Watching the Sabres this year has been akin to having a 3 hour root canal on most nights, especially in the first few games when coach Rolston's 'system' of choice was to sit back and hope nothing would go wrong rather than being proactive and trying to make something go right.
There seem to be two styles of play employed league wide, and I would always rather the attacking, trying to produce good rather than sitting back in attempt to hope nothing bad happens.
Recently, the team has been more forceful both sending in players to forecheck and having their D engage attacking players sooner in an attempt to take away their time and space, specifically Ehrhoff and Ristolainen. The risk in that strategy is it's easier to be burned with a very young team, but teaching them to play aggressive hockey now while taking their lumps is far better than teaching them to sit back for entire games and trying to change how they play when that style is already engrained in them.
For the first 5 minutes of last night's game, it seemed like the players almost had a bet to see how many shots they could allow Vancouver to take before it became ridiculous. To that effort, job well done.
The Sabres played as if the neutral zone were quicksand, the offensive zone was Mount Kilimanjaro (too steep to be assaulted), and the puck was a hot potato.
They were a half second to a full second slower, in every aspect, to the Canucks, which lead to endless passes being broken up due to the delay in thought process.rnrnYou could count on one hand the players that were dangerous with the puck, meaning they were at least trying to make some kind of play and not just get rid of it at the first possible chance (Ennis, Myers, Foligno, and gasp, even Stafford).
Everybody else, for the most part, was swimming on ice without a life preserver.
For the 2nd straight game, the Foligno, Ennis, Stafford line was the teams best on the ice. Foligno, in particular, has done a solid job as a center. He has been a force in the offensive zone, done a solid job marking the other team's top players, and you can see how the opposing teams D wants no part of him on the forecheck.
As mentioned previously, both Ehrhoff and Ristolainen were very aggressive when the Vancouver forwards came into the zone, choosing to engage them quickly, instead of skating backwards, and it paid off multiple times. Yes, mistakes will happen when the D play that way, but backing off, playing positional hockey only delays the inevitable. Myers was also aggressive any chance he got, taking the puck and not just getting rid of it, but skating it out of the zone himself a few times, while also making a strong first pass many times as well. That is clearly his best attribute, and the strength of his game.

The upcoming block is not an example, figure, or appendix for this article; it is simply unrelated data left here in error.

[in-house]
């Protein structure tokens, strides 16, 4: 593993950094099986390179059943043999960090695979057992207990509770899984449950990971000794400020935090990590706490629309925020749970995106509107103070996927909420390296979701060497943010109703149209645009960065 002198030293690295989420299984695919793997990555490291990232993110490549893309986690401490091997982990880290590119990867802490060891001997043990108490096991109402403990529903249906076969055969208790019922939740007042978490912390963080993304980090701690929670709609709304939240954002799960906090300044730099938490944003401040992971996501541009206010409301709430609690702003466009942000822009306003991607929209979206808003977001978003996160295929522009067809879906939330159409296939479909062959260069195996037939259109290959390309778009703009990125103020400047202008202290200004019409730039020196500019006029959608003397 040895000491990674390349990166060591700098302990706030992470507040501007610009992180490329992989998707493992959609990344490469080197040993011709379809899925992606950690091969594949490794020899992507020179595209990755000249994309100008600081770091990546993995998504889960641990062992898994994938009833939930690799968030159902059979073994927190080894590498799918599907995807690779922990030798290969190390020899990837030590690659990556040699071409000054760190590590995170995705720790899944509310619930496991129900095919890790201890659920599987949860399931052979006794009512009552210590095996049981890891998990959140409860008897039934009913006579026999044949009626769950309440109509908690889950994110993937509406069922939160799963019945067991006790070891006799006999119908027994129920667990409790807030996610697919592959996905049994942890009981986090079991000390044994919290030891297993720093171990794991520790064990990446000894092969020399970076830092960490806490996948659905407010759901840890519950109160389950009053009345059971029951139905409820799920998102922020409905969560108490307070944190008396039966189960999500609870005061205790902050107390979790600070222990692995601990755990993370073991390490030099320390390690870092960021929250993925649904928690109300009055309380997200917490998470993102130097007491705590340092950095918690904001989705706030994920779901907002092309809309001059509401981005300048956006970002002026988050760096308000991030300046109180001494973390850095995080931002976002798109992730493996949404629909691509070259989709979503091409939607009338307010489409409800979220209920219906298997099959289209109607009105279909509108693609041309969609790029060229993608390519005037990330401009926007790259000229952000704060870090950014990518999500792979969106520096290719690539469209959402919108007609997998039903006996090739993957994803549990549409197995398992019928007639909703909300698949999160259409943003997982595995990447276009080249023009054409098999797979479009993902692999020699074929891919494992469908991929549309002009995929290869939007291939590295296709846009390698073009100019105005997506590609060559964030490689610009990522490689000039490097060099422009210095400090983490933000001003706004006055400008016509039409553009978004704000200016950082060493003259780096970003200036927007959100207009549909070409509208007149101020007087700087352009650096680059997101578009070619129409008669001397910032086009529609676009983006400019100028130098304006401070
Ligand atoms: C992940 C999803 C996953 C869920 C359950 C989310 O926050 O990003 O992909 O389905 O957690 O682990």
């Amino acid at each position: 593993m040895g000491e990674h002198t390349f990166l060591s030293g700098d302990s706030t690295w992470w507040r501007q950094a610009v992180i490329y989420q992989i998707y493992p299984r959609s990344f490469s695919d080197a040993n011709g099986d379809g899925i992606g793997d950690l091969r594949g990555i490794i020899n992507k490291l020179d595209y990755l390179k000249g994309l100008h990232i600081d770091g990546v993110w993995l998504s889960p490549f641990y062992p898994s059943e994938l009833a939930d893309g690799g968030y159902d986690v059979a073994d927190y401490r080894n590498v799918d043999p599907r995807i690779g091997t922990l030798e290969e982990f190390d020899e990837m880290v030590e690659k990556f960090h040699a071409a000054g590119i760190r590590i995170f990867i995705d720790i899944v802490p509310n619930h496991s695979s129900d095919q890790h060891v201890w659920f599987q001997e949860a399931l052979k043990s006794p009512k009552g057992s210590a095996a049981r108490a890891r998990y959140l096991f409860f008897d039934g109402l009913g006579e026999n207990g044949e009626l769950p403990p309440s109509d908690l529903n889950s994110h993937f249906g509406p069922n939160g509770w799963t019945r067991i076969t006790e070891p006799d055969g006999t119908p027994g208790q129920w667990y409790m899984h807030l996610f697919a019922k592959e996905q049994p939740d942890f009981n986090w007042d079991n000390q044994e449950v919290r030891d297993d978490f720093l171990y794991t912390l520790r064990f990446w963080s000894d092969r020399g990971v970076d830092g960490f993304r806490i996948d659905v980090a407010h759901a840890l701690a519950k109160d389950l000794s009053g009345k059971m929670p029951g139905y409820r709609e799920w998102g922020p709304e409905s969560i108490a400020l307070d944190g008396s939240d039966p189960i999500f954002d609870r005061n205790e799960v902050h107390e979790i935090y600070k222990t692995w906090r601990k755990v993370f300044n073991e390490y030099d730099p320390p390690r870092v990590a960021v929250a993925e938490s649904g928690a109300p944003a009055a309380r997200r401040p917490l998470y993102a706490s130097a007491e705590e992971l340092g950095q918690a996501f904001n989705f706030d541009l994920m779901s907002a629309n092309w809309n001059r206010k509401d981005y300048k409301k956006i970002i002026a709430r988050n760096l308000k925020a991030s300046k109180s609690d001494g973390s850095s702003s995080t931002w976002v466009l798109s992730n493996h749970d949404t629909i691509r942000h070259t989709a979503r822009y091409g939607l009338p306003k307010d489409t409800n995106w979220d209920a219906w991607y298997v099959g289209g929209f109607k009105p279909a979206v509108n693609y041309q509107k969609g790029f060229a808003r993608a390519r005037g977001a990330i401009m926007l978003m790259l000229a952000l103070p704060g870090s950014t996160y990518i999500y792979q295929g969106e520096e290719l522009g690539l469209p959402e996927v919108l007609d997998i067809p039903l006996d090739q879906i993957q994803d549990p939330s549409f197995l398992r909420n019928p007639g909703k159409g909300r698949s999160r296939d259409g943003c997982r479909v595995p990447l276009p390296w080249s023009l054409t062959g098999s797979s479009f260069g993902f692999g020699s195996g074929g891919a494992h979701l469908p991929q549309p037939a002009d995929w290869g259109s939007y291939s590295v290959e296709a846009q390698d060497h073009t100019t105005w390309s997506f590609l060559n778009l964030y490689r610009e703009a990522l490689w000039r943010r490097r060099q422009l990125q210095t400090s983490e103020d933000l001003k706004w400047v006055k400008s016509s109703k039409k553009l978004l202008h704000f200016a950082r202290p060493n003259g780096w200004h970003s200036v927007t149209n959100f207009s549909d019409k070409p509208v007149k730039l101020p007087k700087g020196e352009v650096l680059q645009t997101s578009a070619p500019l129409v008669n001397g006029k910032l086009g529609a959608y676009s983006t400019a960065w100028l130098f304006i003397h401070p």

Aside from the constant of Miller playing well, that is about it in terms of The Good from last night.
Now, to The Bad : Mikhail Grigorenko. He is only in this category due to his linemates as there is absolutely no way to tell how well he did or did not play when being saddled with the likes of John Scott and Cody McCormick. Grigorenko is better off in the press box then being played with those two, and I fully understand that Porter is Rolston's pet as a player, but reality should smash Rolston in the face, and fast, that Porter is not the teams future while Grigorenko potentially could be, and he should be put with at least serviceable players.
That leads to The Ugly, and that is Henrik Tallinder, John Scott, and Cody McCormick. Tallinder looked like he was setting a new mark for incredibly bad decisions last night with the multiple giveaways, bad rink-arounds, and terrible passes that went nowhere, not to mention the bad reads he made. He is barely an NHL level defenseman at this point in his career, and it shows. As for Scott and McCormick, they set new levels of ineptitude last night. They no more resemble hockey players than a tree resembles being a jumbo jet. They could barely handle a simple pass from the D, before coughing it up readily, many times inexplicably. McCormick did his best to be a force on the ice...for the Canucks.
Finally, a couple of items of note on the Canucks after watching the game.
1. A stiff breeze seems to knock down many of the Vancouver players, like the Sedins, Kesler, and even Bieksa on the Foligno devastating crosscheck that wouldn't have knocked down the Charlie Brown Christmas Tree, let alone a grown man.
2. The Sedins play hockey like soccer, going backwards as much as they go forwards. Yes, it is devastatingly effective, but it is also maddening to watch, and rather dull, as it becomes a game of keep away.